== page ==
Schedule a Meeting
If the conversation is going really well, and you want to talk with them more, ask them if they’d be willing to meet for coffee sometime, or if they attend any local events where you can have another chance to talk with them.

Try to confirm a date before the end of the conversation, but don’t feel snubbed if it doesn’t seem like it is working out.

E-Mail
If you really want to connect with someone again, it doesn’t hurt to send them a quick e-mail mentioning that your opinion on the conference, as well as how great it was to meet the person. This will remind them that you still exist, and also make them feel special or worthwhile. This can lead to further conversations.

Conference networking is very much like any other type of networking, but you have a wide pool of people to connect with at one place and time, allowing you to increase your odds of meeting someone you can have a relationship with.

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Comments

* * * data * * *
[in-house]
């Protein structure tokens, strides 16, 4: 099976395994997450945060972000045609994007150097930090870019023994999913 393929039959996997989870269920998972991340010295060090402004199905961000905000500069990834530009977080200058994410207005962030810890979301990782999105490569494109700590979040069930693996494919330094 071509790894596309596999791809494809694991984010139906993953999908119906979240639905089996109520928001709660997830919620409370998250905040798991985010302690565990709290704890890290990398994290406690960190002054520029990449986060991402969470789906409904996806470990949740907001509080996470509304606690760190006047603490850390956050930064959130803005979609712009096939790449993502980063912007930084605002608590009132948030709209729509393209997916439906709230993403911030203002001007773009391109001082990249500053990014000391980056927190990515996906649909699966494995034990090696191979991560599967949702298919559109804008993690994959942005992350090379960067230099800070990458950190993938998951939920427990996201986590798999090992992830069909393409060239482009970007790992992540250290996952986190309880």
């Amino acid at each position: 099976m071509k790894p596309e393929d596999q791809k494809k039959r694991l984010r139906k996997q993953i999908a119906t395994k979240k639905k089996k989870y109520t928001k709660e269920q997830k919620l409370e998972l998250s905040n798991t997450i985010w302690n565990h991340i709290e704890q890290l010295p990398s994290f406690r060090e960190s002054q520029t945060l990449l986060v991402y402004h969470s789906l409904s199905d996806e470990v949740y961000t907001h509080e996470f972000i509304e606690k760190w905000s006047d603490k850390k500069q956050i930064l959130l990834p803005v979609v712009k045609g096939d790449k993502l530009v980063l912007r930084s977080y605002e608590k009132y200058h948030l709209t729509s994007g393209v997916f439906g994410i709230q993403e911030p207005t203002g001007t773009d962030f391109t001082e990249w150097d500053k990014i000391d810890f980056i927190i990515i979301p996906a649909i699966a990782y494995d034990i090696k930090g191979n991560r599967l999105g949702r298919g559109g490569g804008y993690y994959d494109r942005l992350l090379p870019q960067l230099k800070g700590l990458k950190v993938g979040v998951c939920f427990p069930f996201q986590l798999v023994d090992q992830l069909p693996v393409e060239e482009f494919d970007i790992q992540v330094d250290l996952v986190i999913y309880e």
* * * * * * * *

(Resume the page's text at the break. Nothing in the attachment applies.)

1. Gary King says: 5/30/2007

    Ah. So THIS is where I know you from.

    Reply

  2. Charles Stricklin says: 5/30/2007

    These are all very good tips, and all coming in time for me to use them at WordCamp and the New Media Expo.

    You might not be able to tell, but I tend to get anxious when I’m speaking publicly or around people I don’t know well, or sometimes just large groups of people, and when I get anxious, I say stupid things.

    So, thanks for the tips! I’ll print them out and read them as I lock up the hotel room and head to the conferences.

    Reply

  3. tanya says: 5/30/2007

    Thanks for the tips because I sure needed them – not for blogging conferences specifically, but for other types as well. Would love to see more posts on this. I have a conference at the end of July and I am already thinking about how to not stay in my hotel room like always. I have decided to set quantitative goals – like giving out xx business cards total or per day; collecting xx cards daily. Going out to dinner with at least 1 new person each day of the conference, or sitting at a table with people I don’t know – I’m hoping to overcome the nerves and shyness.

    Reply

  4. Alan says: 5/30/2007

    Great post. I also have trouble in a room full of strangers at conferences and expos. I’ll be a real estate expos this weekend in Orlando so your tips came at the right time!

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  5. Dan Chase says: 6/2/2007